At diagnosis, the site of neuroblastoma is predictably age-dependent. Infants often present with compression of the sympathetic ganglia in the thoracic region, which might result, for example, in Horner syndrome (myosis, anhydrosis, and ptosis) or superior vena cava syndrome. Older children typically present with abdominal symptoms because, as stated above, more than 40% of neuroblastomas are adrenal in origin. Children who are preschool aged should have working differential diagnoses for an abdominal mass, including lymphoma, hepatoblastoma, rhabdomyosarcoma, renal cell carcinoma, and neuroblastoma.

More than 50% of patients who present with neuroblastoma have metastatic disease. The fact that many other syndromes related to metastatic neuroblastoma are also common in these patients is not surprising.

For example, Pepper syndrome occurs in infants with overwhelming metastatic neuroblastoma of the liver that results in respiratory compromise. Described by William Pepper in 1901, Pepper syndrome was identified as a localized primary tumor and metastatic disease limited to the skin, liver, and bone marrow in infants. Pepper syndrome has since been associated with stage 4S neuroblastoma, a unique entity that occurs only in infants younger than 1 year. Pepper syndrome generally confers a better prognosis, as it is associated with spontaneous regression. Some infants with stage 4S neuroblastoma, however, die of massive hepatomegaly, respiratory failure, and overwhelming sepsis.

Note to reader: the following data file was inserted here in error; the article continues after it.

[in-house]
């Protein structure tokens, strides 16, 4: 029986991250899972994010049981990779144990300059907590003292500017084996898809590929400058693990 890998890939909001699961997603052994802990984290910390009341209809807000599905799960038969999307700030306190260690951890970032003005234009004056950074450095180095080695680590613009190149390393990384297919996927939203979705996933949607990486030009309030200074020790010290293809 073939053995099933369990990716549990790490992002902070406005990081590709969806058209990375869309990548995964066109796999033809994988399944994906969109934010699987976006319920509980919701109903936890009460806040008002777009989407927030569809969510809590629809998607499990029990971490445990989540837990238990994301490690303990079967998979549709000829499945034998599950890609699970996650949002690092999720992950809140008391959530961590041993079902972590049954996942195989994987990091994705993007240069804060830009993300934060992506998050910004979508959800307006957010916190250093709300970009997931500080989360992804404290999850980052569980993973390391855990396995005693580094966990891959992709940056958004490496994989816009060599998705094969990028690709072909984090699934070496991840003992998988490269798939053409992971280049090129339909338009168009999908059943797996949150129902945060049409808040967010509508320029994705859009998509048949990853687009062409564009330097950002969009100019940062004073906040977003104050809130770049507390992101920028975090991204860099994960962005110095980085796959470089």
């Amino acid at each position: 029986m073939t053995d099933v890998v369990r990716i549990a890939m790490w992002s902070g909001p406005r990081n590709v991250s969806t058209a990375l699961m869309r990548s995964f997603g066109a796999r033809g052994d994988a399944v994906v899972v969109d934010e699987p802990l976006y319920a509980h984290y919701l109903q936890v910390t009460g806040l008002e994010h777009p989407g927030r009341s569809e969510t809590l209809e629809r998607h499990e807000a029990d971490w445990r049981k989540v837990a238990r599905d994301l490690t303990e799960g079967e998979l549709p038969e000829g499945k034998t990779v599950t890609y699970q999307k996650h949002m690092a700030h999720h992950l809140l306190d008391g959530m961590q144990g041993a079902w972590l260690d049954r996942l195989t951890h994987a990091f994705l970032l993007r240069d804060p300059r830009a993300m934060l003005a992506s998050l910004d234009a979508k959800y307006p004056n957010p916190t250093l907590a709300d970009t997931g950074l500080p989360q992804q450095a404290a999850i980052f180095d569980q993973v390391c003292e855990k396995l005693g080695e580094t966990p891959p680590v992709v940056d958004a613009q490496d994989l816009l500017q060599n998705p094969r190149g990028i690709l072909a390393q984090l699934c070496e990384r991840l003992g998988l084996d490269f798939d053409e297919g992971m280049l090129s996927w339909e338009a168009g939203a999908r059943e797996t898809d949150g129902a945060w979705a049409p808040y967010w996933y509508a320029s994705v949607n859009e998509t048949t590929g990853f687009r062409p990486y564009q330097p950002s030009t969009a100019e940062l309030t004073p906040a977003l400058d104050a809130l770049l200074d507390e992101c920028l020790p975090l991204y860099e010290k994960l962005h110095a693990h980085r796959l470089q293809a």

"Blueberry muffin" babies are infants in whom neuroblastoma has metastasized to random subcutaneous sites. When provoked, the nodules become intensely red and subsequently blanch for several minutes thereafter. The response is probably secondary to the release of vasoconstrictive metabolic tumor by-products. These nodules can be diagnostic of neuroblastoma, but leukemic infiltrates that metastasize to the skin should be considered in the differential diagnoses when these children are evaluated.